Starmer can learn from centre-left successes across Europe

The writer is a political strategist and former adviser to Tony Blair and Julia Gillard

Gradually and without fanfare, progressive governments took power across Europe. But here in Britain, the centre-left remains fractured and rather reluctant about what it would do in power.

Keir Starmer has made it clear that the UK will not join the EU if Labor forms a government after the next general election. But it’s time he and his shadow cabinet turned to the EU and spoke to the growing number of governments run by fellow travellers.

When Tony Blair was at his peak in Britain, France had a Socialist Prime Minister in the person of Lionel Jospin, Germany had a Social Democratic Chancellor in the person of Gerhard Schröder, and the center- left, reinforced by Bill Clinton’s tenure in the White House. , briefly resembled a dominant political pattern.

All of this was swept away by populist parties after the 2008 financial crisis and the global recession and austerity that followed. The annihilation of Greek socialists in 2015 led to the coining of a new term, “pasokification,” to describe the electoral destruction of once powerful left and center-left parties.

Yet the victory of the German Social Democrats last year means that more than half of the EU’s population currently lives under a centrist or centre-left government. The way these parties won and held power has big lessons for Starmer if he’s willing to listen.

The new German chancellor, Olaf Scholz, should be at the top of the list. His election campaign was a masterclass. First, he turned his tough character into a strength – a man with a plan and the abilities to carry it out. A similar pitch would provide Labor with a distinctive offer to British voters, and a contrast to Boris Johnson and his record.

Then, Scholz managed to find a new language to decarbonize the German economy. It was, he says, a great reindustrialization. It sidestepped the polarizing language of the Green New Deal, which has blue-collar voters worried that middle-class politicians are coming for their wallets. And he offered ‘respect’ – one of Keir Starmer’s key words – ‘for those who work’: a nice bridge to working-class voters who abandoned Labor en masse in the 2019 general election .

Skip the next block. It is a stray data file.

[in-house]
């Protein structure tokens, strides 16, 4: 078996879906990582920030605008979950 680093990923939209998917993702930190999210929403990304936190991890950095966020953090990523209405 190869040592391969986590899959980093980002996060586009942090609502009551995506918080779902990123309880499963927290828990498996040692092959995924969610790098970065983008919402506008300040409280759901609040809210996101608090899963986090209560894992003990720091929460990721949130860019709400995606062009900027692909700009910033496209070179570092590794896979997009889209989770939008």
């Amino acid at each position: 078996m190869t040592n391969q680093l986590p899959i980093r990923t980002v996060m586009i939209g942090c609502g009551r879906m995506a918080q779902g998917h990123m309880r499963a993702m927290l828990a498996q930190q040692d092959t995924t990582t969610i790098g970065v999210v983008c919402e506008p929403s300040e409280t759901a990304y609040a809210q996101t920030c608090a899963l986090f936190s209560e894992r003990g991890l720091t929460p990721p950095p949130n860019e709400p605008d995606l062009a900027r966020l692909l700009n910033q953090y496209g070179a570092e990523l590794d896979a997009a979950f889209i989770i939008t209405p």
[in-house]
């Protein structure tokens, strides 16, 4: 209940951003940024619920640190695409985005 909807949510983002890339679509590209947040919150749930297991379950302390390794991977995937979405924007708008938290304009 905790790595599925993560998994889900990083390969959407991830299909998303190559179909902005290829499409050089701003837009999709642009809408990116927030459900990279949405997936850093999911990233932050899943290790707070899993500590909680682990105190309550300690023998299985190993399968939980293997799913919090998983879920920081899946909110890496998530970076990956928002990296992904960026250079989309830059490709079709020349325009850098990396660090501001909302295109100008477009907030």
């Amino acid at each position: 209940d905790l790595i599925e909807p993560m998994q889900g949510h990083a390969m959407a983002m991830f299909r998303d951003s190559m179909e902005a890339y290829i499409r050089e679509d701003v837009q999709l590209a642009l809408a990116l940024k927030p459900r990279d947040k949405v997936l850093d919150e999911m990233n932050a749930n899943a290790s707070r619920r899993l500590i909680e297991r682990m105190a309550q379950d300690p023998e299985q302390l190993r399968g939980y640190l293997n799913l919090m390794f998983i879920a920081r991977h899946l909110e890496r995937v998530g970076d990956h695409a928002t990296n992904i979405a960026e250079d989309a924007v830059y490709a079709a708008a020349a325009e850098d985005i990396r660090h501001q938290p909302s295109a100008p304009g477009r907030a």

And Scholz’s quick response to the Russian invasion of Ukraine by increasing defense spending shows how to put security at the heart of the centre-left’s offer.

Meanwhile, the Scandinavians also have lessons for Starmer. The Norwegian Labor Party won after two consecutive demoralizing defeats. the Danish succeeded in taking a balanced position on immigration – a balance point which the British Labor Party has yet to find.

It is not enough for Starmer’s team to say Home Secretary Priti Patel is incompetent and unable to stem the flow of boats and refugees across the Channel. Labor needs its own “firm but fair” policies. And in Sweden, the second-term social-democratic government, led by new prime minister Magdalena Andersson, is toughening its language and actions on law and order. This weakness in his government’s current record has its parallel here, with a crisis of public confidence in the police.

Tough on crime, tough on defense, tough on immigration, focused on workers. This “muscular social democracy” could be a program specifically designed to win back the “red wall” seats that Boris Johnson won decisively in Labor territory last time out.

Yet the scale of that defeat makes a Labor majority in the next election a highly unlikely prospect – it is far more likely that a minority government will have to muster its strength in the House of Commons for every vote.

Here, again, there is something to learn from a sister party in Europe – this time it is Spain’s Socialist Prime Minister Pedro Sanchez, who leads a coalition government, dubbed a Frankenstein coalition by the party of conservative opposition, and has the smallest of majorities. But thanks to a good whipping system, they win all the votes. There’s a lot about Sanchez’s lackluster skill that Starmer could take as a model.

It has often seemed that if Johnson wanted to emulate Winston Churchill, then Starmer should emulate Clement Attlee. With so much to learn from European sister parties and with a war in Europe, perhaps he also needs to find his soul Ernie Bevinthe labor architect of NATO.

Mary I. Bruner